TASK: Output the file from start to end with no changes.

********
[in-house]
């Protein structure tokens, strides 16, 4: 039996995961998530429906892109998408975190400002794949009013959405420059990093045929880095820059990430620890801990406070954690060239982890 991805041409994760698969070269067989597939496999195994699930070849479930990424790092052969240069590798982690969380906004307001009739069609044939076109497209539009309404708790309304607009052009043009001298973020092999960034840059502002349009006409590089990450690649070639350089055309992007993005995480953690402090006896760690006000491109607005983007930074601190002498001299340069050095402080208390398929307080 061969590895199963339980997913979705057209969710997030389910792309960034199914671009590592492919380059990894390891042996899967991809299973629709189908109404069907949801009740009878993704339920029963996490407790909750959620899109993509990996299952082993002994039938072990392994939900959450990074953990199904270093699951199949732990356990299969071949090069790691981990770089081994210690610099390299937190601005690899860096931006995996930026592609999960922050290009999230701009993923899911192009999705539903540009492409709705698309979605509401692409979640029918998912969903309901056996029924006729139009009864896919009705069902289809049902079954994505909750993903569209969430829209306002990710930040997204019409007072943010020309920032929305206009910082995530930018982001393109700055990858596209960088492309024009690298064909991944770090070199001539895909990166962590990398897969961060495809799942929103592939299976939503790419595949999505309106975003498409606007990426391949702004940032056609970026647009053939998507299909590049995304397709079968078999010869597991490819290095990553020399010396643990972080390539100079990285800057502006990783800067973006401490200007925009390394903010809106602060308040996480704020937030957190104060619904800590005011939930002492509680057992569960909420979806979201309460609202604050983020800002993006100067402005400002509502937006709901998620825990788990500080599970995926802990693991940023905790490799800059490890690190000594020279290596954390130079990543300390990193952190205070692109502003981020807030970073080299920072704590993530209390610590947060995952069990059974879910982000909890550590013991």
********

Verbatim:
[in-house]
């Protein structure tokens, strides 16, 4: 039996995961998530429906892109998408975190400002794949009013959405420059990093045929880095820059990430620890801990406070954690060239982890 991805041409994760698969070269067989597939496999195994699930070849479930990424790092052969240069590798982690969380906004307001009739069609044939076109497209539009309404708790309304607009052009043009001298973020092999960034840059502002349009006409590089990450690649070639350089055309992007993005995480953690402090006896760690006000491109607005983007930074601190002498001299340069050095402080208390398929307080 061969590895199963339980997913979705057209969710997030389910792309960034199914671009590592492919380059990894390891042996899967991809299973629709189908109404069907949801009740009878993704339920029963996490407790909750959620899109993509990996299952082993002994039938072990392994939900959450990074953990199904270093699951199949732990356990299969071949090069790691981990770089081994210690610099390299937190601005690899860096931006995996930026592609999960922050290009999230701009993923899911192009999705539903540009492409709705698309979605509401692409979640029918998912969903309901056996029924006729139009009864896919009705069902289809049902079954994505909750993903569209969430829209306002990710930040997204019409007072943010020309920032929305206009910082995530930018982001393109700055990858596209960088492309024009690298064909991944770090070199001539895909990166962590990398897969961060495809799942929103592939299976939503790419595949999505309106975003498409606007990426391949702004940032056609970026647009053939998507299909590049995304397709079968078999010869597991490819290095990553020399010396643990972080390539100079990285800057502006990783800067973006401490200007925009390394903010809106602060308040996480704020937030957190104060619904800590005011939930002492509680057992569960909420979806979201309460609202604050983020800002993006100067402005400002509502937006709901998620825990788990500080599970995926802990693991940023905790490799800059490890690190000594020279290596954390130079990543300390990193952190205070692109502003981020807030970073080299920072704590993530209390610590947060995952069990059974879910982000909890550590013991």